“There are few marble production sites around Pyongyang,” said Bak Jun-ho, a historian from Kim Il-sung University. “It has to be shipped from far away. The owner of the tomb must have been powerful.”


After two weeks of investigations, Han Gyeong-sun, a professor at Konkuk University, could only shake her head in astonishment. “Goguryeo’s wall paintings used very creative techniques that are unseen in other countries,” she said. Murals are often classified into two different types: Frescos (drawings on wet plaster walls) and seccos (drawings on dry plaster walls). Goguryeo murals, however, a mix of the two.
Goguryeo wall paintings were drawn on plaster walls (as in both the Jinpha-ri and Tokhung-ri tombs) or on stones (as in the Kangso Great Tomb and the Anak Tomb No. 3). After examining the murals, Ms. Han said, “It seems that they drew after applying lime water to a plaster or stone wall. They might have mixed gelatin with pigments before applying them to the wall. But gelatin easily deteriorates over time and would not say stuck on the wall. Unlike Western fresco paintings that are part of the wall, Goguryeo wall paintings are a little inflated. But they have survived 15 centuries.”
An Byeong-chan, a professor and pigment specialist at Gyeongju University, is interested in finding out what pigments the Goguryeo people used. According to Mr. An, high-quality pigments were more expensive than gold in Goguryeo, and only the richest of citizens could afford colorful murals.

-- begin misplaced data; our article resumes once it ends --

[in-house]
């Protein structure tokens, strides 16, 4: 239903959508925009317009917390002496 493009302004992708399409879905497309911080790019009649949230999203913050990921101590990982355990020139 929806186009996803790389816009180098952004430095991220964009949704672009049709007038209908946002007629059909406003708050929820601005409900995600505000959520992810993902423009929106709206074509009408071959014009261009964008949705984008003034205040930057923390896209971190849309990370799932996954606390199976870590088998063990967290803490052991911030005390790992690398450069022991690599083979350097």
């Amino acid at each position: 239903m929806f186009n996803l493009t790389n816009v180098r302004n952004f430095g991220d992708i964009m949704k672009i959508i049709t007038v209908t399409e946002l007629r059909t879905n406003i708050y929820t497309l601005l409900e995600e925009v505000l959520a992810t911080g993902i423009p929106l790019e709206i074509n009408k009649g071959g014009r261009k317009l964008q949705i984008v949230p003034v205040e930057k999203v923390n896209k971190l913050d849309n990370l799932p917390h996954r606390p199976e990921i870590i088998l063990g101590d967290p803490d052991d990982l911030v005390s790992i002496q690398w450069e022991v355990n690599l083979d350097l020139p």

After using x-rays to examine the wall paintings, it was found that pigments used for Goguryeo’s wall paintings consisted mostly of such minerals as orpiment, carbonic acid copper, iron oxide and red iron ore.
“It is amazing that that the splendid colors of the Goguryeo murals survived in an environment with 95-percent humidity,” Mr. An said.

On May 1, the Northern and Southern scholars met in front of the Kangso Midsize Tomb to discuss opening the tombs to visitors. Sealing the tombs would help keep them preserved, but would preclude further study. North Korea opened the six most famous tombs to professionals, but other tombs have been sealed.
“Before sealing them, there need to be some preservation measures,” said Choi Gwang-shik, a senior official at the National Cultural Properties Research Institute. “We need to build some replicas for exhibition to satisfy the curiosity of visitors.”
The North Koreans lack some of the equipment necessary to preserve the tombs. They do not have digital equipment to measure temperature and humidity, although both can be checked regularly. Attempting to restore some of the damaged tombs, the Northerners placed more soil over the tombs, which Unesco officials pointed out could apply more pressure on the structures.
“Combining North Korea’s experience and South Korea’s technology, we will be able to find appropriate solutions,” said Lee Tae-ho.
“Since it is a North-South Korean joint project, we hope that we can set up mid- to long-term plans together,” said professor Li Kwang-hi. The final report will be released in August.

by Park Jeong-ho